Industry spins on Union County farm

Visitors tour Rolling Oak Alpaca Ranch near Makanda. Union County Farm Bureau members Judy Hoepker and her daughter, Morgan Stevenson, will open their farm to the public Sept. 24-25 to mark National Alpaca Farms Day. (Photo courtesy of Morgan Stevenson) 

Union County farmer Judy Hoepker and her daughter, Morgan Stevenson, connect directly to consumers through their specialty livestock.

On their Rolling Oak Alpaca Ranch (ROAR), near Makanda, the mother-daughter duo raises Huacaya alpacas and makes and markets many artisan products from the animals’ fleece online and at their on-farm barn boutique. Visit rollingoakalpacaranch.com or follow them on Facebook at roarfibers.

ROAR will join alpaca farms nationwide Sept. 24-25 to mark National Alpaca Farms Day with tours, demonstrations and other activities for the public.

“We’re on the (southern Illinois) wine trail so we get a lot of visitors from Chicago and St. Louis,” said Hoepker, a Union County Farm Bureau member.

Since 2011, the two women have been immersed in the world of alpacas and their fiber. Currently, they have 29 sires, dams and cria, or babies. The animals graze on 5 acres of pasture with herds separated among the pastures. One acre will support about 10 head of alpaca, according to Hoepker.

Because their alpacas have access to barns at night, Hoepker said they’ve had no problems with predators, such as coyotes.

The women personally sheer their animals each spring, usually in April unless cool weather delays sheering into May. A fleece can range between 5 to 10 pounds per animal.

Industry spins on Union County farm

Morgan Stevenson grades fiber from an alpaca raised on her farm. Stevenson and her mother, Judy Hoepker, are commercially certified master classers in sorting and grading fiber. (Photo courtesy of Morgan Stevenson)

“Our heaviest (alpaca) coat weighs 10 pounds. We have some that are not as densely fleeced. We are trying to breed for more dense fleeces,” Hoepker said.

More than just raising the animals, the two women are commercially certified master classers in sorting and grading fiber, which involves hands-on evaluation and separation of fleece into micron ranges and creating uniform batches of fiber within grades related to color, length and contamination.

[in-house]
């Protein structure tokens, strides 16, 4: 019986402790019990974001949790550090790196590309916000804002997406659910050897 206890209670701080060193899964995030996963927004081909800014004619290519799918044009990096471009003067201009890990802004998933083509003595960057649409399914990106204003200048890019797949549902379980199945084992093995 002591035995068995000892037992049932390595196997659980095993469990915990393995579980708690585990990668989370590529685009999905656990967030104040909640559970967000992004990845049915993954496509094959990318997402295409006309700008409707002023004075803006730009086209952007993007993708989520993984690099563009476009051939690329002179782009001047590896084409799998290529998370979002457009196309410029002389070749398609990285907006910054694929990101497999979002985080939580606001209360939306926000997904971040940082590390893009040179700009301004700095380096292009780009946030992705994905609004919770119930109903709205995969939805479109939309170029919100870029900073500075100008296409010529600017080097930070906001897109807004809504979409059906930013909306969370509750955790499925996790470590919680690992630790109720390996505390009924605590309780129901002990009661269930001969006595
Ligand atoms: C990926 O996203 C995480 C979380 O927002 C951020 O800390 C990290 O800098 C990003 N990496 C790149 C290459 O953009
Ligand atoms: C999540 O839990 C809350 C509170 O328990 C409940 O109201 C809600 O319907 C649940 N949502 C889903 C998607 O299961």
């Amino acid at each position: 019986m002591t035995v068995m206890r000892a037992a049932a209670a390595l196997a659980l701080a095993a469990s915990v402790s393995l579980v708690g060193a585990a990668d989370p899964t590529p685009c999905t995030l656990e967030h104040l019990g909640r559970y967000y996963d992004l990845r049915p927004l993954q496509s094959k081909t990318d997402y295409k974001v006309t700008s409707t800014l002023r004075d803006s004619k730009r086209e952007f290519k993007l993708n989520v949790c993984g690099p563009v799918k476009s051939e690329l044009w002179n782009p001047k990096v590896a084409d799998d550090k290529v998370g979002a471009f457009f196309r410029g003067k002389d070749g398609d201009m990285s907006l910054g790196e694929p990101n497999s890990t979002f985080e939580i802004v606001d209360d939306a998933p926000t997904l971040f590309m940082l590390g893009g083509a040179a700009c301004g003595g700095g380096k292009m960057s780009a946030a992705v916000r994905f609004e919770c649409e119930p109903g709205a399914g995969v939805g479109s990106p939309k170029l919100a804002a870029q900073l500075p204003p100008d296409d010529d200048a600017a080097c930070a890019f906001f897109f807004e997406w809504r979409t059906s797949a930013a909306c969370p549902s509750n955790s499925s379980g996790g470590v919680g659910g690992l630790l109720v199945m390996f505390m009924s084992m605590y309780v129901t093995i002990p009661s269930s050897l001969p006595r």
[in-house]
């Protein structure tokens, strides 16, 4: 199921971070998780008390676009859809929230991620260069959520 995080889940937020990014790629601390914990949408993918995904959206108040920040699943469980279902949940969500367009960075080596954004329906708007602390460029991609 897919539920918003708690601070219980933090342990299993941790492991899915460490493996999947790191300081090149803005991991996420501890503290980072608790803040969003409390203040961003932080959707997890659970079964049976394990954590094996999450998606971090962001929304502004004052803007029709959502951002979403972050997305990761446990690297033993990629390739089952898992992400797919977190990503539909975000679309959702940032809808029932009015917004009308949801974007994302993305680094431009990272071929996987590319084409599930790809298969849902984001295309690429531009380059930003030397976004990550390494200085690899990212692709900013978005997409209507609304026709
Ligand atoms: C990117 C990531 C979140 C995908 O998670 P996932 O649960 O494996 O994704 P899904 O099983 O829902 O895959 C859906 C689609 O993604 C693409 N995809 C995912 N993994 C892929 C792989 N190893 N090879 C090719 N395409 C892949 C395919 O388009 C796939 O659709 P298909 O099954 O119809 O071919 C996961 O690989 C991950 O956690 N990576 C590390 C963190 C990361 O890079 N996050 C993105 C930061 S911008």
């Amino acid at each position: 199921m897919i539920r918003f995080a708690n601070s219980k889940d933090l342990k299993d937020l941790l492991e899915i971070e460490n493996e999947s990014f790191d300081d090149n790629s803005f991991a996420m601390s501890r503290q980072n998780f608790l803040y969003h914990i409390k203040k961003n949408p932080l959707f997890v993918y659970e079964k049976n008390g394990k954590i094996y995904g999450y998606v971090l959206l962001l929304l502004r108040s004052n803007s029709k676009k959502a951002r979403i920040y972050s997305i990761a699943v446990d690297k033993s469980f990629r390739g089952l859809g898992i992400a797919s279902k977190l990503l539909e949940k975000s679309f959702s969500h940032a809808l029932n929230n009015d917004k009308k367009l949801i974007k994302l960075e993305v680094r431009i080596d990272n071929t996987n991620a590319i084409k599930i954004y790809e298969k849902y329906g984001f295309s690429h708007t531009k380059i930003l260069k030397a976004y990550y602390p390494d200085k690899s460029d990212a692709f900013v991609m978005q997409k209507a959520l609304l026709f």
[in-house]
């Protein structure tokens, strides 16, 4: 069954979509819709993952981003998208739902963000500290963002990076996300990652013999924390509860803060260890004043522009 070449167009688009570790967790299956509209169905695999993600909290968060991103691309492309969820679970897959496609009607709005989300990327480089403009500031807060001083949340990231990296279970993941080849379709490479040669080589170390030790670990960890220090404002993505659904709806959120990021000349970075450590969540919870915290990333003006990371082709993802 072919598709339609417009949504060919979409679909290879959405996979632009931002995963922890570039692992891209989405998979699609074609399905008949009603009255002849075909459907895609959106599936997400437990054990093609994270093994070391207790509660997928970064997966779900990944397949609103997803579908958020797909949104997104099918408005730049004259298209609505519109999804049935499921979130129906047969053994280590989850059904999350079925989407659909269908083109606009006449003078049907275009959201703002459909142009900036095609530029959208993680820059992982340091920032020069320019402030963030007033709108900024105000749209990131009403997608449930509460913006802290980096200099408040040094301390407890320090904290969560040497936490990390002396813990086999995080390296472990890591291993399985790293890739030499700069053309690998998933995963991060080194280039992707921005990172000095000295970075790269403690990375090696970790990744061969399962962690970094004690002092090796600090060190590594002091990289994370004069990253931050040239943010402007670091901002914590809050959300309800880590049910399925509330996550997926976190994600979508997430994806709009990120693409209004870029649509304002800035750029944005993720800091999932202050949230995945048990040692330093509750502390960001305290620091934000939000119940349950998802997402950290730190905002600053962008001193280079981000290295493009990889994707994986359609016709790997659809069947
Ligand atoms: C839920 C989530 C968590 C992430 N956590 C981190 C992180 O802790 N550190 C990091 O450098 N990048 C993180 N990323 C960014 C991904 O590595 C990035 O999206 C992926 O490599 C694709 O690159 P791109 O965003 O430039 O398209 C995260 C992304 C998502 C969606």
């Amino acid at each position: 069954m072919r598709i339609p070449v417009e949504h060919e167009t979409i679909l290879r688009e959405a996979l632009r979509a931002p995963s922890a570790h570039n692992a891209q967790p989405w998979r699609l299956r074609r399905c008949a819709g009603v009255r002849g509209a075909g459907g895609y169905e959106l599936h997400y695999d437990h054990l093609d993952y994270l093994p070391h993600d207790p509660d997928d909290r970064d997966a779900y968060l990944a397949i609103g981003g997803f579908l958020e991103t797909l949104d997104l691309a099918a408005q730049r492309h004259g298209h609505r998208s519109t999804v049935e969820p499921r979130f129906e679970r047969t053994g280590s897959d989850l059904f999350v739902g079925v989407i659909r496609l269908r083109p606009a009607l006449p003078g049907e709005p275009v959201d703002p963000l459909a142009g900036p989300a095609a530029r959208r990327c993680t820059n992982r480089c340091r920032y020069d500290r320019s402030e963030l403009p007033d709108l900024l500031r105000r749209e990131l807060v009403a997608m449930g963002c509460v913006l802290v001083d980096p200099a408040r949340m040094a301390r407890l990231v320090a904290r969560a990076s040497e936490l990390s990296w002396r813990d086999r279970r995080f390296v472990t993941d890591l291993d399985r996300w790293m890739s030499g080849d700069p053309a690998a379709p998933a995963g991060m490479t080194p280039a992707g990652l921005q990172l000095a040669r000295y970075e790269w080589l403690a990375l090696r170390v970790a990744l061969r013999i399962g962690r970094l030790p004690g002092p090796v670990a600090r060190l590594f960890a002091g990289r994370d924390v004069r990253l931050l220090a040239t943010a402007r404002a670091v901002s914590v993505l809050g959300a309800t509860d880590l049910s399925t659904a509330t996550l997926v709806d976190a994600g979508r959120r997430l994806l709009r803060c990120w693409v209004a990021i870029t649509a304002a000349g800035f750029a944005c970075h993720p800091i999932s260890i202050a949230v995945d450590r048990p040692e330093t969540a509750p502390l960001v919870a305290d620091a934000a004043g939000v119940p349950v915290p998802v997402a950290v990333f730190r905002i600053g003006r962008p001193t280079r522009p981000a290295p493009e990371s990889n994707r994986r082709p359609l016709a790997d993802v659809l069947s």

A majority of ROAR’s fiber is processed into yarn at an artisan mill in Ohio. Hoepker explained the fiber is processed monthly “so we can tell them what to use the (specific) lot for” to produce different types of yarn.

Once the processed yarn returns to Makanda, Hoepker and Stevenson dye the yarn and make it into a variety of items, including dryer balls and felted goat-milk soap, which are top-selling products. Hoepker described dryer balls as ecological replacements for dryer sheets that can be used repeatedly. The two women make their own goat-milk soap with milk from a local dairy goat farmer. Felted alpaca fiber encases the soap and acts as an exfoliating washcloth.

Scented candles are the newest addition of ROAR products. Hoepker handcrafts the vessels for 8-ounce candles made with coconut wax. “I name my candle scents to have something to do with the farm or alpacas,” she added. Currently, candles are available at the on-farm shop and will be added to the online store in the near future.

Industry spins on Union County farm

Farmer Judy Hoepker, left, works with a student learning how to use alpaca fiber from animals raised on Rolling Oak Alpaca Ranch, Makanda. The farm offers several fiber classes along with handcrafted items. (Photo by Morgan Stevenson)

In addition to products, Hoepker and Stevenson offer a variety of classes and private, guided tours. Check the farm’s Facebook page for classes. Tours are offered on Wednesdays, Fridays and Saturdays and may be booked online on the farm’s website under the “visit us” tab.

While Hoepker and Stevenson welcome visitors to ROAR on Sept. 24-25, they encourage those who can’t drive to Makanda to visit alpacainfo.com and find a participating farm in their vicinity.